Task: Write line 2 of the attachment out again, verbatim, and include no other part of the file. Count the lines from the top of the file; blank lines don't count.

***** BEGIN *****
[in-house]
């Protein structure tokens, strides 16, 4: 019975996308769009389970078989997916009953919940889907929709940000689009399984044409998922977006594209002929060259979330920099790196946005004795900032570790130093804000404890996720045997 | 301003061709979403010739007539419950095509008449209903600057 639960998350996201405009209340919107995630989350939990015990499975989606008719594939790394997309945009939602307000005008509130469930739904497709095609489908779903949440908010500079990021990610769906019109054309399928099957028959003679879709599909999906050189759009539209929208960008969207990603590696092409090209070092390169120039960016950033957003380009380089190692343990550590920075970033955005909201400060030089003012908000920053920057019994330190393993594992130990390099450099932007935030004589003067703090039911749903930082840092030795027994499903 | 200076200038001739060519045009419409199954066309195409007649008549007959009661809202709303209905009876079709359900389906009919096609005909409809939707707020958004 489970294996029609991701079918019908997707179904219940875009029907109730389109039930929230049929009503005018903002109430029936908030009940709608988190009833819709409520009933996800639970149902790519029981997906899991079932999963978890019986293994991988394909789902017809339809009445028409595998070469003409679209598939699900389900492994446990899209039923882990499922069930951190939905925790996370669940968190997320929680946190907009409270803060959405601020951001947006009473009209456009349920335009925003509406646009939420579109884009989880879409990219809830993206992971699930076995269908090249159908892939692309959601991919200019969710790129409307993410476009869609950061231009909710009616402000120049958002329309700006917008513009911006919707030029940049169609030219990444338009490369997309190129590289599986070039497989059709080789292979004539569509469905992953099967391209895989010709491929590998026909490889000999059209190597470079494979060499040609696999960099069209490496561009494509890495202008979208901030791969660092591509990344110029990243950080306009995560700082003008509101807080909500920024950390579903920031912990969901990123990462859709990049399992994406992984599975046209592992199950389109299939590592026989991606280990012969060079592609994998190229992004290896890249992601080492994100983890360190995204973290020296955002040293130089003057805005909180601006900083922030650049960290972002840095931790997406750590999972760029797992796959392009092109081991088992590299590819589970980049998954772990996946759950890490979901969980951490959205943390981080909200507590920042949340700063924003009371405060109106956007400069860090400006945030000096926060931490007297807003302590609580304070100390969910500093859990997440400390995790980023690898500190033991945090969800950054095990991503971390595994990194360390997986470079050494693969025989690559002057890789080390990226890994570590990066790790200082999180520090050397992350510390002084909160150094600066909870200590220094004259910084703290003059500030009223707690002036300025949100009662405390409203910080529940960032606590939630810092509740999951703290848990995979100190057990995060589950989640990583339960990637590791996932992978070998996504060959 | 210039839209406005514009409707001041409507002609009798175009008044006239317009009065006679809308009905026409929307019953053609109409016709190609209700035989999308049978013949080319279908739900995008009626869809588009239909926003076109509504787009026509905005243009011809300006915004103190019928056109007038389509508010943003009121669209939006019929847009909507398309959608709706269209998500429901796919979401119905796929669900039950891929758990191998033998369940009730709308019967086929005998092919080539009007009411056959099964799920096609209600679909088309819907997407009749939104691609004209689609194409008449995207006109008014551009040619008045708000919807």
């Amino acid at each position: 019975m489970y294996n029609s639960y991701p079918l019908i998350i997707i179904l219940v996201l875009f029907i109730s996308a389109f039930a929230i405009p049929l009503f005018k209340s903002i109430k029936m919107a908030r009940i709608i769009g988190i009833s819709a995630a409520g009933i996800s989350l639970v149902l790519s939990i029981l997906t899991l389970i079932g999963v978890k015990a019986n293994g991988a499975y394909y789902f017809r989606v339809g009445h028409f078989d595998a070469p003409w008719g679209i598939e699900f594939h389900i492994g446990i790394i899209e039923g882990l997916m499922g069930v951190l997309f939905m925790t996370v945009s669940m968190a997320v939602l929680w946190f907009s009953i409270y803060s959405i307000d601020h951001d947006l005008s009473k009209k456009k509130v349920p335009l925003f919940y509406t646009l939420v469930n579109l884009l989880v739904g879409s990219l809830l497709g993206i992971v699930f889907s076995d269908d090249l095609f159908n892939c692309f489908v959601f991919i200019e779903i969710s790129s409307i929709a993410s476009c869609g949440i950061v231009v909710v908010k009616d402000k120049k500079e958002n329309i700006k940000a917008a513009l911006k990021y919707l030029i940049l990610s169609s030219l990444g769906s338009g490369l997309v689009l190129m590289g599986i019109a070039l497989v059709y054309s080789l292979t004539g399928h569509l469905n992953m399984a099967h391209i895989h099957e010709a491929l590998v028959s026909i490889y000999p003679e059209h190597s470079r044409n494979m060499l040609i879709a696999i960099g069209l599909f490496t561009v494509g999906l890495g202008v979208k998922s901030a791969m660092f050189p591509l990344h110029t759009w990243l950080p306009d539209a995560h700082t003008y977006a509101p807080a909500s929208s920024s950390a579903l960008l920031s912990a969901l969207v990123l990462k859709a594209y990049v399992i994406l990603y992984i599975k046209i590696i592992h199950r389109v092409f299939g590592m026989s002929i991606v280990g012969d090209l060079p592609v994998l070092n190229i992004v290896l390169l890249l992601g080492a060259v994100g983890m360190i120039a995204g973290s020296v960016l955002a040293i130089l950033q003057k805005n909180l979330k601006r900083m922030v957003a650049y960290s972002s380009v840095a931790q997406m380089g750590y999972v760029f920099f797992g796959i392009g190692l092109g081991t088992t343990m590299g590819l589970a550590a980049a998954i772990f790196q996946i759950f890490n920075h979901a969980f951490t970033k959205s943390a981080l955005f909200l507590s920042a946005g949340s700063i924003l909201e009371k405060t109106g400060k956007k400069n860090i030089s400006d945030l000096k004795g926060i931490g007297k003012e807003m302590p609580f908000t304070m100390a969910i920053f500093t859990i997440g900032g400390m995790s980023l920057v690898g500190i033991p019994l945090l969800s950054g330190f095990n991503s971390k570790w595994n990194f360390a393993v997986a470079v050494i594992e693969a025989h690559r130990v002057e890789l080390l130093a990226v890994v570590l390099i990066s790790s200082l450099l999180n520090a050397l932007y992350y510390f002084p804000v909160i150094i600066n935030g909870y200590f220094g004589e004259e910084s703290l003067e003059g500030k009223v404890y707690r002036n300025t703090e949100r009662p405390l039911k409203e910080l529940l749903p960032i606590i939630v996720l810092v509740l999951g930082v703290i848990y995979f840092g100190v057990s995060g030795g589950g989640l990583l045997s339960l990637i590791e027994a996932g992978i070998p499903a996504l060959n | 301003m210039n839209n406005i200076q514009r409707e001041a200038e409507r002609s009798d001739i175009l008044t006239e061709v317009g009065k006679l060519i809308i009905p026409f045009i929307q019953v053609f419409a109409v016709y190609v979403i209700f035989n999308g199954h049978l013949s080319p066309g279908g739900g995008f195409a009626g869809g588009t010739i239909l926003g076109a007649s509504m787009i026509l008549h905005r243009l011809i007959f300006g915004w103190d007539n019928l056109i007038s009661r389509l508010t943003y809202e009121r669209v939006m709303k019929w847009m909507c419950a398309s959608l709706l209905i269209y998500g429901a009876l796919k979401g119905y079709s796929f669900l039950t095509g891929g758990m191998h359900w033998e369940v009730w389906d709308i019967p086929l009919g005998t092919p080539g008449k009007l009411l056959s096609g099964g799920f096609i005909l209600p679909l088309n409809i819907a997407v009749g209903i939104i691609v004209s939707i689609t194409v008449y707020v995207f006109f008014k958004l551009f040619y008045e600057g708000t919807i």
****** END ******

């Protein structure tokens, strides 16, 4: 019975996308769009389970078989997916009953919940889907929709940000689009399984044409998922977006594209002929060259979330920099790196946005004795900032570790130093804000404890996720045997 | 301003061709979403010739007539419950095509008449209903600057 639960998350996201405009209340919107995630989350939990015990499975989606008719594939790394997309945009939602307000005008509130469930739904497709095609489908779903949440908010500079990021990610769906019109054309399928099957028959003679879709599909999906050189759009539209929208960008969207990603590696092409090209070092390169120039960016950033957003380009380089190692343990550590920075970033955005909201400060030089003012908000920053920057019994330190393993594992130990390099450099932007935030004589003067703090039911749903930082840092030795027994499903 | 200076200038001739060519045009419409199954066309195409007649008549007959009661809202709303209905009876079709359900389906009919096609005909409809939707707020958004 489970294996029609991701079918019908997707179904219940875009029907109730389109039930929230049929009503005018903002109430029936908030009940709608988190009833819709409520009933996800639970149902790519029981997906899991079932999963978890019986293994991988394909789902017809339809009445028409595998070469003409679209598939699900389900492994446990899209039923882990499922069930951190939905925790996370669940968190997320929680946190907009409270803060959405601020951001947006009473009209456009349920335009925003509406646009939420579109884009989880879409990219809830993206992971699930076995269908090249159908892939692309959601991919200019969710790129409307993410476009869609950061231009909710009616402000120049958002329309700006917008513009911006919707030029940049169609030219990444338009490369997309190129590289599986070039497989059709080789292979004539569509469905992953099967391209895989010709491929590998026909490889000999059209190597470079494979060499040609696999960099069209490496561009494509890495202008979208901030791969660092591509990344110029990243950080306009995560700082003008509101807080909500920024950390579903920031912990969901990123990462859709990049399992994406992984599975046209592992199950389109299939590592026989991606280990012969060079592609994998190229992004290896890249992601080492994100983890360190995204973290020296955002040293130089003057805005909180601006900083922030650049960290972002840095931790997406750590999972760029797992796959392009092109081991088992590299590819589970980049998954772990996946759950890490979901969980951490959205943390981080909200507590920042949340700063924003009371405060109106956007400069860090400006945030000096926060931490007297807003302590609580304070100390969910500093859990997440400390995790980023690898500190033991945090969800950054095990991503971390595994990194360390997986470079050494693969025989690559002057890789080390990226890994570590990066790790200082999180520090050397992350510390002084909160150094600066909870200590220094004259910084703290003059500030009223707690002036300025949100009662405390409203910080529940960032606590939630810092509740999951703290848990995979100190057990995060589950989640990583339960990637590791996932992978070998996504060959 | 210039839209406005514009409707001041409507002609009798175009008044006239317009009065006679809308009905026409929307019953053609109409016709190609209700035989999308049978013949080319279908739900995008009626869809588009239909926003076109509504787009026509905005243009011809300006915004103190019928056109007038389509508010943003009121669209939006019929847009909507398309959608709706269209998500429901796919979401119905796929669900039950891929758990191998033998369940009730709308019967086929005998092919080539009007009411056959099964799920096609209600679909088309819907997407009749939104691609004209689609194409008449995207006109008014551009040619008045708000919807």